The Atlantic Sawtail catshark is a lesser studied species of catshark found in a limited part of the northeastern Atlantic Ocean. Researchers initially misidentified it as the blackmouth catshark since they are very similar. However, in 2007 DNA tests proved that it is a separate species.
French naturalist Léon Louis Vaillant first described this fish in 1888, based on a specimen found in northwestern Morocco.
Atlantic Sawtail Catshark Scientific Classification
|Scientific name||G. atlanticus|
Mature males measure around 38-42 cm (1.2-1.4 ft), and females grow up to 40-45 cm (1.3-1.5 ft). The largest specimen ever caught measured 45 cm (1.5 ft).
Like the blackmouth catshark, the Atlantic sawtail catshark has a long, slender body with dark saddles and splotches along the back and tail, a black mouth cavity, and a crest of dermal denticles on the upper end of the caudal fin. They differ in the snout length and the color of the furrows beside their mouth.
The Atlantic sawtail catshark has a gray upper half and white underbelly, with dark blotches along the back and tail. Its head is flattened with a long, angular snout. The nostrils are placed farther from the tip than in the blackmouth catshark. It has oval eyes covered with nictitating eyelids. Its wide, curved mouth has furrows on the sides. Its small, sharp teeth are each flanked by narrow cusplets on either side. Five pairs of gill slits flank its sides.
The pectoral fins have rounded edges and are wide and large. The two dorsal fins are angular and similar-sized, having light rear ends. They are placed over the latter portions of the pelvic and anal fins, respectively. The short, low anal fins are located closer to the pointed and elongated anal fin.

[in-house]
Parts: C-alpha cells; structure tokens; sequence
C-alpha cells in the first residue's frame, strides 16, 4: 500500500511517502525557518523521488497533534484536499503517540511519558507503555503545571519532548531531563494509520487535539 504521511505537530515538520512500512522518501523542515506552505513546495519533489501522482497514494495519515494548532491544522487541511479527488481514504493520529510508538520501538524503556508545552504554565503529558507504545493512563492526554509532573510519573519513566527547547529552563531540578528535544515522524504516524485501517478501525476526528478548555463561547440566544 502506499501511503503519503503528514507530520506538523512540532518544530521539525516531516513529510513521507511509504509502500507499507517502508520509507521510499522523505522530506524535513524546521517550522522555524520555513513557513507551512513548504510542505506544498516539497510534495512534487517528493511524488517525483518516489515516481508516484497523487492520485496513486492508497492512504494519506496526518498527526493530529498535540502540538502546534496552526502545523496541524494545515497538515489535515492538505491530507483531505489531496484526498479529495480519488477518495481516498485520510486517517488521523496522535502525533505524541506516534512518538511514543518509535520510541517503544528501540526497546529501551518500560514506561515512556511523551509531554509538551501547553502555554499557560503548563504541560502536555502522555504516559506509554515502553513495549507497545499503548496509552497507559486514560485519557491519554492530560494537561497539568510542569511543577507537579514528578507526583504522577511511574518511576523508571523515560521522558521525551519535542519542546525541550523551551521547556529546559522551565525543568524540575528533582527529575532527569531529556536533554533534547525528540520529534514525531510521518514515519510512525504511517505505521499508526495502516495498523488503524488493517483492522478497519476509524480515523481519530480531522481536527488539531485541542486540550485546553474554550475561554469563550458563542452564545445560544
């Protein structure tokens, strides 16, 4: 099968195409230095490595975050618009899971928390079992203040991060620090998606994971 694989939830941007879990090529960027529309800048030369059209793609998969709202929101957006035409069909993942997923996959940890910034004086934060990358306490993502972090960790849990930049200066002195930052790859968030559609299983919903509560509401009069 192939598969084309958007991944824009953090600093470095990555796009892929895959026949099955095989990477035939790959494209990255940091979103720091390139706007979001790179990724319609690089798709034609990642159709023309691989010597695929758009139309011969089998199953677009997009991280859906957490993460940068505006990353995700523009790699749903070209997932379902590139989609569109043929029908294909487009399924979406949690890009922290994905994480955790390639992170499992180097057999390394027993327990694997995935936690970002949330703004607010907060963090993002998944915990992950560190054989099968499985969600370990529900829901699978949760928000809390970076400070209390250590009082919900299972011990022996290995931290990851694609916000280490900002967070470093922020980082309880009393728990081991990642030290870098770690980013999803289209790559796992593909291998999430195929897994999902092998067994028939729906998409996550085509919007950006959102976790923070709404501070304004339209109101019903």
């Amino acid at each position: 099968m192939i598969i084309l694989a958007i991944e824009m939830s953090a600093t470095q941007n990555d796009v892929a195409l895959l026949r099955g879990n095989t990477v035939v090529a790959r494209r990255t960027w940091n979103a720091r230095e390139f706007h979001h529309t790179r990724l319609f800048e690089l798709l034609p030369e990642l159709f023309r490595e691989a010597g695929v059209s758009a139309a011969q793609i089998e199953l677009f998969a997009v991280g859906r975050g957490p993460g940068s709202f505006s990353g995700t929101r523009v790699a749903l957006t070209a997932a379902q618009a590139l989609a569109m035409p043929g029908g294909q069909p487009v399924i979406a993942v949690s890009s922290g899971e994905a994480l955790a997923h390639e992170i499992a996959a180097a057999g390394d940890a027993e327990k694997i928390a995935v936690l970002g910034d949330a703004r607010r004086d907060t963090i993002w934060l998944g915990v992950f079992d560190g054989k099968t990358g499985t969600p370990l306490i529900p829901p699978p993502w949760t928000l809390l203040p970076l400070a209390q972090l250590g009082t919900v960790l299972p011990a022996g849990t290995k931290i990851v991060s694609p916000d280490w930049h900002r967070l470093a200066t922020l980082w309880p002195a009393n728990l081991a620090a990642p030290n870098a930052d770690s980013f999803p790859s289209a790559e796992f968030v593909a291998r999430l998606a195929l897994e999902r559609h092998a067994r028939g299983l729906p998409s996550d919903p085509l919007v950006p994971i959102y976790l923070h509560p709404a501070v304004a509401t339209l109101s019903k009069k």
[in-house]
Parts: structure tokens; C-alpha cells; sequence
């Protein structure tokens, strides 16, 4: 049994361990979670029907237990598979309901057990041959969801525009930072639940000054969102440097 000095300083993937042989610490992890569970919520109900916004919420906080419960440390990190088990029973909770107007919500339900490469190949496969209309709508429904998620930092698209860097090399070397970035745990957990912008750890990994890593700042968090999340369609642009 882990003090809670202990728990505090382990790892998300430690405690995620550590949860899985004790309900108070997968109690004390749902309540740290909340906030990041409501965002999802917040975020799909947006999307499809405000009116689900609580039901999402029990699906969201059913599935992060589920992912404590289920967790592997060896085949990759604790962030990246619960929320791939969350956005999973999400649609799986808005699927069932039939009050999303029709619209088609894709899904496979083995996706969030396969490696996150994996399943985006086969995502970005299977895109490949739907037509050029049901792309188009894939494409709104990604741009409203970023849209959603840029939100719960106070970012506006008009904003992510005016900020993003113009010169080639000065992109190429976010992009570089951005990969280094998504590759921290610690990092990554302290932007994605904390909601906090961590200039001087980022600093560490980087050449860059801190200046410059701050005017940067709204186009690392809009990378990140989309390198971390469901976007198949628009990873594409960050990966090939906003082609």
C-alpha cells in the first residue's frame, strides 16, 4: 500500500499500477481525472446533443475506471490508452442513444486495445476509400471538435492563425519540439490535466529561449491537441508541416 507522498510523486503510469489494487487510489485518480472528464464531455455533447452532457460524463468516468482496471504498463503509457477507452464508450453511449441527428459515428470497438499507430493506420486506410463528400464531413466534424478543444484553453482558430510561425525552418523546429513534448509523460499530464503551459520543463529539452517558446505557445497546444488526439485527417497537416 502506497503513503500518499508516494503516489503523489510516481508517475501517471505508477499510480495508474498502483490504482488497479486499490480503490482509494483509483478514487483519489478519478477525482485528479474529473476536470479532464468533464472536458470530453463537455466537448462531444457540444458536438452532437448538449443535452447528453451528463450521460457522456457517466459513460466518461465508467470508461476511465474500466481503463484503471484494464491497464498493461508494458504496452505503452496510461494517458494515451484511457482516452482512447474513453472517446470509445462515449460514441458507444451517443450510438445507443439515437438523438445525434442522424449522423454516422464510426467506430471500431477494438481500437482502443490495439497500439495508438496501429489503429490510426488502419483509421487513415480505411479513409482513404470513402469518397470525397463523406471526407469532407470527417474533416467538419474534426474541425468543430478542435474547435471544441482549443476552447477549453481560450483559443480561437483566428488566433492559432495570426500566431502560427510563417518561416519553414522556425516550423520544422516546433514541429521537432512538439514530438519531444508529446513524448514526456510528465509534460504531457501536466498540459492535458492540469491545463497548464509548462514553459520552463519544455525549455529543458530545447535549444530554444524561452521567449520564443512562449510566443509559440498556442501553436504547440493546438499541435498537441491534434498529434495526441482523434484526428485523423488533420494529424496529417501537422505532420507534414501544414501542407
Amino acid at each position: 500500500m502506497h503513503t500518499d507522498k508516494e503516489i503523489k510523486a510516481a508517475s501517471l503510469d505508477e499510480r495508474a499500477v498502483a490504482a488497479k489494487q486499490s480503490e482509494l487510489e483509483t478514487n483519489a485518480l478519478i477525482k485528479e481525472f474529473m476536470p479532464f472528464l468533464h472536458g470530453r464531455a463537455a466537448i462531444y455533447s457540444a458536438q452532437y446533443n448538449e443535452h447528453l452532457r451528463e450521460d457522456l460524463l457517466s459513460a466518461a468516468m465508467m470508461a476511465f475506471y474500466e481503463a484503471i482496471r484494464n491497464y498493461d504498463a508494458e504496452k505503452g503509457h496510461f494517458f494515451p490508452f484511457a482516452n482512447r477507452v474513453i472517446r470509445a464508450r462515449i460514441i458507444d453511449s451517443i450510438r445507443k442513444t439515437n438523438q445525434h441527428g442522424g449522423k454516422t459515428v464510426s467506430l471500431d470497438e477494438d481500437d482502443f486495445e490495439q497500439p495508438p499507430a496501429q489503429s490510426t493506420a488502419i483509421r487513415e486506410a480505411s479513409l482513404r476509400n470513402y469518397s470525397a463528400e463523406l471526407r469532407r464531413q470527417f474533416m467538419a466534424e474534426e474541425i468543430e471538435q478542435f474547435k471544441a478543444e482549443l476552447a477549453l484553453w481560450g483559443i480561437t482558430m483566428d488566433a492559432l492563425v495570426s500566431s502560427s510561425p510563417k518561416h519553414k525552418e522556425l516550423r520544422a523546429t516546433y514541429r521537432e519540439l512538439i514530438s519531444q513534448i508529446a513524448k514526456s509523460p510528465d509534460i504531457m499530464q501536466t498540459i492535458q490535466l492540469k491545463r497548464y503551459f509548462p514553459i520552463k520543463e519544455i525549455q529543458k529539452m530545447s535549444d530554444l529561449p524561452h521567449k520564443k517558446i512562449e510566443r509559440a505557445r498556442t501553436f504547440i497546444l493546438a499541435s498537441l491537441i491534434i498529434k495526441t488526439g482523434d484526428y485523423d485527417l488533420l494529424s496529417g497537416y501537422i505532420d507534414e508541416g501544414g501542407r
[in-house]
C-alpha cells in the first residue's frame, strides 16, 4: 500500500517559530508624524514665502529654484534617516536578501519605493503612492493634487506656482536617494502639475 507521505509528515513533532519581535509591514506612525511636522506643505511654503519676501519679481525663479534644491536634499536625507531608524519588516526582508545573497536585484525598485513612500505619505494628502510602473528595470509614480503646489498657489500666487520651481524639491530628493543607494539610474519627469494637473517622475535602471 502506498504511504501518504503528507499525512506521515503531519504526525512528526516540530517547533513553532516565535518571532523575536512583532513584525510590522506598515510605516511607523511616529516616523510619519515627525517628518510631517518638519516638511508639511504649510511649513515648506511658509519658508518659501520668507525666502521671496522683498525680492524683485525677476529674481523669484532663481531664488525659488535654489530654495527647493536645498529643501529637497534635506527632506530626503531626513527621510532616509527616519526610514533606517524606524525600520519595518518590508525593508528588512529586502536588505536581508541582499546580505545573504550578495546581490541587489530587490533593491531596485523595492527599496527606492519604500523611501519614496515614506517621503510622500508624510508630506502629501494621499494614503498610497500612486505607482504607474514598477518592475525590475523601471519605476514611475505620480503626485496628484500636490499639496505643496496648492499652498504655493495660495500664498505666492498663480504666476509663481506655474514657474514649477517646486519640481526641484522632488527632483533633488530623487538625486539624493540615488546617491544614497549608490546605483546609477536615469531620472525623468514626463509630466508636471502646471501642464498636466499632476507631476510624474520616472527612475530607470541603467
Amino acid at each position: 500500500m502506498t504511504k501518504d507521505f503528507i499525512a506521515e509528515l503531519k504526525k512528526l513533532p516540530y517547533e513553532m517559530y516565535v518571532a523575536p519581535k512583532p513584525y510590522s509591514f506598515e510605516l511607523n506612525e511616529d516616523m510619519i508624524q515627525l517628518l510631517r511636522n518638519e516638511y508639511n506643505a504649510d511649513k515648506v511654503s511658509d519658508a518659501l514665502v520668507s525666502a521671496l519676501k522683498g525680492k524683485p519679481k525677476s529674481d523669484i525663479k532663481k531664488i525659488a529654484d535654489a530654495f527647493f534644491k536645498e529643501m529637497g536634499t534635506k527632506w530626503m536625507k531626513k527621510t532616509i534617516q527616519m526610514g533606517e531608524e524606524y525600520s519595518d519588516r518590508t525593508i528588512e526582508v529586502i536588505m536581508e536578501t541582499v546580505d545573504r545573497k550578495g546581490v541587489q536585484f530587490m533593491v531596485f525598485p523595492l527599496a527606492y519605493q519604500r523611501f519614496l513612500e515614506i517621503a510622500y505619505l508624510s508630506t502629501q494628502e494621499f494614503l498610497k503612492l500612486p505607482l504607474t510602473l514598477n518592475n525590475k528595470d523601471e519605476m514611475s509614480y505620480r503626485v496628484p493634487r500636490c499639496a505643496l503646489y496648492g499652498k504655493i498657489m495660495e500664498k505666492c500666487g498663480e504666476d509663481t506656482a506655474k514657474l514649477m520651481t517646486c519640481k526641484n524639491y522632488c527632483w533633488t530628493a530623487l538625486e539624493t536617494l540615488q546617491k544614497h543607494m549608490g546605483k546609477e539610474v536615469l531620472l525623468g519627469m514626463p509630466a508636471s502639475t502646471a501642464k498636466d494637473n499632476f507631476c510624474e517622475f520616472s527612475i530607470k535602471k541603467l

Where do they live
Map Of The Atlantic Sawtail Catshark’s Habitat
The Atlantic sawtail catshark inhabits the northeastern Atlantic and the Mediterranean, in and around the Straits of Gibraltar. Its most significant abundance is in the Alborán Sea, around Isla de Alborán. There have also been sightings off the coast of Morocco and Mauritania.
It is a bottom-dwelling fishcommonly found on the continental shelf at depths of 400-600 m (1,300-2,000 ft).
They feed on crustaceans and small bony fishes.
Atlantic sawtail catsharks are oviparous and matE throughout the year. The females can carry up to nine eggs at once. The eggs are flask-shaped, with a reddish exterior, rounded bottom, and spiral horns at the corners. The males become sexually mature at 33 cm for malesand 37 cm for females.
They share similar predatory adaptations with other sharks, such as a keen sense of smell and sight, sharp, pointed teeth for catching prey, and smooth, streamlined bodies for faster movement.
They pose no threat to humans and have little to no commercial value. However, they inhabit regions where heavy commercial fishing is practiced, which could affect their population negatively. The IUCN has thus classified this species as “Near Threatened” or “NT.”